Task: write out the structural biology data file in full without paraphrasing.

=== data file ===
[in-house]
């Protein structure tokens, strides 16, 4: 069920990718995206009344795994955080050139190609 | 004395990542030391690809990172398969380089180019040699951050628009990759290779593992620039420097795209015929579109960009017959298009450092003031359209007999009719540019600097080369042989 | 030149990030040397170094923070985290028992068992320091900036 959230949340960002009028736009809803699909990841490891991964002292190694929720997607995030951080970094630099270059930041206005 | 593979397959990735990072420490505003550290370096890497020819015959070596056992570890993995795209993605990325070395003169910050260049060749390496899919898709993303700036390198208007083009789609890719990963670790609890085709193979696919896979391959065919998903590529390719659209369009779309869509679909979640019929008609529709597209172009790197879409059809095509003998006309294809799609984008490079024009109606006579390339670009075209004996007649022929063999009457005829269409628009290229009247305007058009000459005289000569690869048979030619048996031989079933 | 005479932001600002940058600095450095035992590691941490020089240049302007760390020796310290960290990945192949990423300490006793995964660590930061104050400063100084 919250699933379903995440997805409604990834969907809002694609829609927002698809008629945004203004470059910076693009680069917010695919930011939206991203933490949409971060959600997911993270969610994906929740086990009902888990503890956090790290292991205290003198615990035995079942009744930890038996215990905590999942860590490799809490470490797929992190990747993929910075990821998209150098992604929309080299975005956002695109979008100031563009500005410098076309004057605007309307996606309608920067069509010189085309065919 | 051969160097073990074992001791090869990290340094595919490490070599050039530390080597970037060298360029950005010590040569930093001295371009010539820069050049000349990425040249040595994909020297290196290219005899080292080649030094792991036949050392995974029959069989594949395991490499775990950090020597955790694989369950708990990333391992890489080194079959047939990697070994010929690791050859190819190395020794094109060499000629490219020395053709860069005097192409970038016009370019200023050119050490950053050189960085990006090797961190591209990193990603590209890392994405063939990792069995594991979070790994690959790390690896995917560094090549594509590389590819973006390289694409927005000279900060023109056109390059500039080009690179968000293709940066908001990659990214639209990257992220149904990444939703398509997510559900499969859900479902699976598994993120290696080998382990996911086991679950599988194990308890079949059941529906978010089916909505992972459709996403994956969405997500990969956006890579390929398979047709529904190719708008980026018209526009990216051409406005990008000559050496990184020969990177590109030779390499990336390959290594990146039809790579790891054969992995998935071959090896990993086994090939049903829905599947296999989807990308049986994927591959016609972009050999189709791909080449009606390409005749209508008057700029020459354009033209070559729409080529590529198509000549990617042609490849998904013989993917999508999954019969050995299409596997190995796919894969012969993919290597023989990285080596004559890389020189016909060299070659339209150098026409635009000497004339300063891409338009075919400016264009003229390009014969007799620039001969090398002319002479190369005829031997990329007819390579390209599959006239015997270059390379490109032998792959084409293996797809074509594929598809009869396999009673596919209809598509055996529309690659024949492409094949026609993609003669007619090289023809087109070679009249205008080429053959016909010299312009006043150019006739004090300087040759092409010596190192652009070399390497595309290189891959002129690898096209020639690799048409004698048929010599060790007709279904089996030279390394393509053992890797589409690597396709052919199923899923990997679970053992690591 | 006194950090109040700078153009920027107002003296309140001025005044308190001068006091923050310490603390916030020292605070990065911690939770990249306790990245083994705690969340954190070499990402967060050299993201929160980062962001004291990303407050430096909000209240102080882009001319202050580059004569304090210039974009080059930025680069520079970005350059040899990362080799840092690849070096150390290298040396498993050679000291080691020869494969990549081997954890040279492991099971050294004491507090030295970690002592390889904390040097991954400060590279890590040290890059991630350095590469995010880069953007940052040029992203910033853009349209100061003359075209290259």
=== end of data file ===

[in-house]
């Protein structure tokens, strides 16, 4: 069920990718995206009344795994955080050139190609 | 004395990542030391690809990172398969380089180019040699951050628009990759290779593992620039420097795209015929579109960009017959298009450092003031359209007999009719540019600097080369042989 | 030149990030040397170094923070985290028992068992320091900036 959230949340960002009028736009809803699909990841490891991964002292190694929720997607995030951080970094630099270059930041206005 | 593979397959990735990072420490505003550290370096890497020819015959070596056992570890993995795209993605990325070395003169910050260049060749390496899919898709993303700036390198208007083009789609890719990963670790609890085709193979696919896979391959065919998903590529390719659209369009779309869509679909979640019929008609529709597209172009790197879409059809095509003998006309294809799609984008490079024009109606006579390339670009075209004996007649022929063999009457005829269409628009290229009247305007058009000459005289000569690869048979030619048996031989079933 | 005479932001600002940058600095450095035992590691941490020089240049302007760390020796310290960290990945192949990423300490006793995964660590930061104050400063100084 919250699933379903995440997805409604990834969907809002694609829609927002698809008629945004203004470059910076693009680069917010695919930011939206991203933490949409971060959600997911993270969610994906929740086990009902888990503890956090790290292991205290003198615990035995079942009744930890038996215990905590999942860590490799809490470490797929992190990747993929910075990821998209150098992604929309080299975005956002695109979008100031563009500005410098076309004057605007309307996606309608920067069509010189085309065919 | 051969160097073990074992001791090869990290340094595919490490070599050039530390080597970037060298360029950005010590040569930093001295371009010539820069050049000349990425040249040595994909020297290196290219005899080292080649030094792991036949050392995974029959069989594949395991490499775990950090020597955790694989369950708990990333391992890489080194079959047939990697070994010929690791050859190819190395020794094109060499000629490219020395053709860069005097192409970038016009370019200023050119050490950053050189960085990006090797961190591209990193990603590209890392994405063939990792069995594991979070790994690959790390690896995917560094090549594509590389590819973006390289694409927005000279900060023109056109390059500039080009690179968000293709940066908001990659990214639209990257992220149904990444939703398509997510559900499969859900479902699976598994993120290696080998382990996911086991679950599988194990308890079949059941529906978010089916909505992972459709996403994956969405997500990969956006890579390929398979047709529904190719708008980026018209526009990216051409406005990008000559050496990184020969990177590109030779390499990336390959290594990146039809790579790891054969992995998935071959090896990993086994090939049903829905599947296999989807990308049986994927591959016609972009050999189709791909080449009606390409005749209508008057700029020459354009033209070559729409080529590529198509000549990617042609490849998904013989993917999508999954019969050995299409596997190995796919894969012969993919290597023989990285080596004559890389020189016909060299070659339209150098026409635009000497004339300063891409338009075919400016264009003229390009014969007799620039001969090398002319002479190369005829031997990329007819390579390209599959006239015997270059390379490109032998792959084409293996797809074509594929598809009869396999009673596919209809598509055996529309690659024949492409094949026609993609003669007619090289023809087109070679009249205008080429053959016909010299312009006043150019006739004090300087040759092409010596190192652009070399390497595309290189891959002129690898096209020639690799048409004698048929010599060790007709279904089996030279390394393509053992890797589409690597396709052919199923899923990997679970053992690591 | 006194950090109040700078153009920027107002003296309140001025005044308190001068006091923050310490603390916030020292605070990065911690939770990249306790990245083994705690969340954190070499990402967060050299993201929160980062962001004291990303407050430096909000209240102080882009001319202050580059004569304090210039974009080059930025680069520079970005350059040899990362080799840092690849070096150390290298040396498993050679000291080691020869494969990549081997954890040279492991099971050294004491507090030295970690002592390889904390040097991954400060590279890590040290890059991630350095590469995010880069953007940052040029992203910033853009349209100061003359075209290259």